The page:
Analytics, Content, Digital, Education, Management, Marketing

PARENTING WITH ANALYTICS

I really want that toy.  I’m going to ask for it nicely, but if they don’t buy it for me, I am going to cry so loud in the aisles of this store that everyone will notice.  I know that out of shame, my parents are going to buy it for me. They have done it in the past, there is no reason why they won’t do it this time.  I know I don’t really care about the toy, I have a collection of toys at home that I don’t pay attention to, but somehow I have fallen in love with that feeling of power that I get every time I proof that I’m in control.  I know I’m just 5 years old, but is never too early to start experimenting with power struggle and showing who’s the boss. I know that I’m 5 years old, but is never too early to start understanding customer satisfaction disguised as dopamine.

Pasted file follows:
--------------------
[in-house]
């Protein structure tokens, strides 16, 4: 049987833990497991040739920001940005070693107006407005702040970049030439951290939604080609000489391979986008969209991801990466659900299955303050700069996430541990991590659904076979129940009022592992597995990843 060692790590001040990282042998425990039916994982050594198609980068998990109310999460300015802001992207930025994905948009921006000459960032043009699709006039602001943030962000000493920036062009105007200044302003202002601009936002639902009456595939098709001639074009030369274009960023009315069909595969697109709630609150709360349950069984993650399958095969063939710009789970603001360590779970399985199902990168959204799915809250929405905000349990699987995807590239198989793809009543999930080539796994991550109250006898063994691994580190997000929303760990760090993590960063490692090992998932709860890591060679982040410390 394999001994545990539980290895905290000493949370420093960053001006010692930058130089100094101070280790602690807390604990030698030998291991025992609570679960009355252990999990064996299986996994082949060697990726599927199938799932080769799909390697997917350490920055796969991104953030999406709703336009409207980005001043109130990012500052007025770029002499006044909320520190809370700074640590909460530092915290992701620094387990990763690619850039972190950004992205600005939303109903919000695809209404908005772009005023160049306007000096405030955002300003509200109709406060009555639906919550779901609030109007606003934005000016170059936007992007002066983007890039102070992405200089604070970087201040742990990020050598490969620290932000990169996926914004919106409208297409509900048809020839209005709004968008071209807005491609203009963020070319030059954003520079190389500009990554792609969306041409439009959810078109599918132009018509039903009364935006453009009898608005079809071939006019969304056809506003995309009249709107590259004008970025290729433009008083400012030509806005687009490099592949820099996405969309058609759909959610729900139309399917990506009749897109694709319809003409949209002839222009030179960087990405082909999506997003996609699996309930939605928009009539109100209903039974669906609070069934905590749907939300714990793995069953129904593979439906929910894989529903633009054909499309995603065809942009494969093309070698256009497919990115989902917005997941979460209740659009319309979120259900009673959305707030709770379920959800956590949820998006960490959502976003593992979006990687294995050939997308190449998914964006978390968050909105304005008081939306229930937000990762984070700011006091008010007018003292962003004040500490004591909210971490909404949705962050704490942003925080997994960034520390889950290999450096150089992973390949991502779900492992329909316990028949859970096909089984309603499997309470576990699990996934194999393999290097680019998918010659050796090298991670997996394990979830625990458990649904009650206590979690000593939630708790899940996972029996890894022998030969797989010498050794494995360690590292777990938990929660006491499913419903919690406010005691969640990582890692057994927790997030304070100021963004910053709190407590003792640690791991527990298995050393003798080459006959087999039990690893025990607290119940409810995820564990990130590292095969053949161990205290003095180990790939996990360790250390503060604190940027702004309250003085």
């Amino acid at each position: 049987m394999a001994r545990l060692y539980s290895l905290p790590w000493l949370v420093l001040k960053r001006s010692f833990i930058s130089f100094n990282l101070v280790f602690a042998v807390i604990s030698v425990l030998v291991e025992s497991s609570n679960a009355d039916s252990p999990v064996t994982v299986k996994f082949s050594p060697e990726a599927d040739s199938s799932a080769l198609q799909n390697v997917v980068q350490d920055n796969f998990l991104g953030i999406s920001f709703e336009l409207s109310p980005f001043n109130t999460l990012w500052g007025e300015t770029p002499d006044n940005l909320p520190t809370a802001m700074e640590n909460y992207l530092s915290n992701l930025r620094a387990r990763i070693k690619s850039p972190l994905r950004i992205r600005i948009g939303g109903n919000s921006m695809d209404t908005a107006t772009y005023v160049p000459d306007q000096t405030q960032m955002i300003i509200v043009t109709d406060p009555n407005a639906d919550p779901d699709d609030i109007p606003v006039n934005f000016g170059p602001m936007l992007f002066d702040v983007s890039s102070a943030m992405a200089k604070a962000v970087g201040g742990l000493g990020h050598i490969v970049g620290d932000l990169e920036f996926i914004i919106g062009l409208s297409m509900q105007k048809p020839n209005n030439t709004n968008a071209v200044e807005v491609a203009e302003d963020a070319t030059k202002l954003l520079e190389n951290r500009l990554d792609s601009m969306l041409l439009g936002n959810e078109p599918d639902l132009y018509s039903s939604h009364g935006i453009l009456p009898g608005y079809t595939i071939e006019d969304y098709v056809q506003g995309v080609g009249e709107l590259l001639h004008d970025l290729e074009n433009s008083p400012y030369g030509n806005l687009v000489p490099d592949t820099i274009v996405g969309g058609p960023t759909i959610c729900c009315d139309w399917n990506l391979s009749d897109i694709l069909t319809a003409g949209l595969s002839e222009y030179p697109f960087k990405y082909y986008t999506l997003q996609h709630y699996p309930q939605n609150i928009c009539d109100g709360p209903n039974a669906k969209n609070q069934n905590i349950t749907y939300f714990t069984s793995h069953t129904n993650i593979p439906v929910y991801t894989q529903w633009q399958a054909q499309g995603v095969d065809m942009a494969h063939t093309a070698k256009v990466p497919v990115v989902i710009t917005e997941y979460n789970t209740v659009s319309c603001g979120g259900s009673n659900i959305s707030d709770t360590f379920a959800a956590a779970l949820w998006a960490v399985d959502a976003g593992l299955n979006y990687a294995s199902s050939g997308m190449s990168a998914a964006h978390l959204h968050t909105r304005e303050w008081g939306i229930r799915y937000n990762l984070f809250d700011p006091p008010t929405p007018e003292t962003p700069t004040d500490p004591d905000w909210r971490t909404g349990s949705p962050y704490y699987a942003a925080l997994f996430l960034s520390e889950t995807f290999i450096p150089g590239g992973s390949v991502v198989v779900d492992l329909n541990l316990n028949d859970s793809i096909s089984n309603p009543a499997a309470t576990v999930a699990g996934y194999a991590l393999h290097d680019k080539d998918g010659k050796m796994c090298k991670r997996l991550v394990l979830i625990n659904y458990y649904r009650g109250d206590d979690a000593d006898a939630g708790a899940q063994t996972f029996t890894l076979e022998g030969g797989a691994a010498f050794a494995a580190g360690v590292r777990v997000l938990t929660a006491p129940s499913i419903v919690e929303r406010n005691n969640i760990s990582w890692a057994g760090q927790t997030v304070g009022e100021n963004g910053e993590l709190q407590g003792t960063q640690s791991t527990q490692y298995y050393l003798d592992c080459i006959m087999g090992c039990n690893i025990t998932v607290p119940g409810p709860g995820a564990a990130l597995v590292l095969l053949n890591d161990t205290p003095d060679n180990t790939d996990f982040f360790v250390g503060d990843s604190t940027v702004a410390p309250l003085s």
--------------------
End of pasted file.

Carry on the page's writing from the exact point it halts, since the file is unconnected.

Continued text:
Little did little me knew that it was that day when my parents decided to apply rewards randomization to my out of control behavior.  I was a bad customer, I had gotten used to getting the special deal on demand. The toys had no value anymore. It was not my fault, my impulsivity was a learned behavior because my tantrums were proven effective.  If I was really their customer back then, I would have probably walked away and find new satisfaction distributors, but I wasn’t, and they were my parents after all. I had to recalibrate my predictive analytics, and the recency effect embedded in my brain.  I eventually stop caring about the power struggle, and started enjoying the final product more than the process.

STATUS: I REALLY WANT THAT HEALTH CARE… and why some things are impossible to take away without struggle.   Or I REALLY WANT THAT WALL, and why sometimes is important to say No.

baby child close up crying
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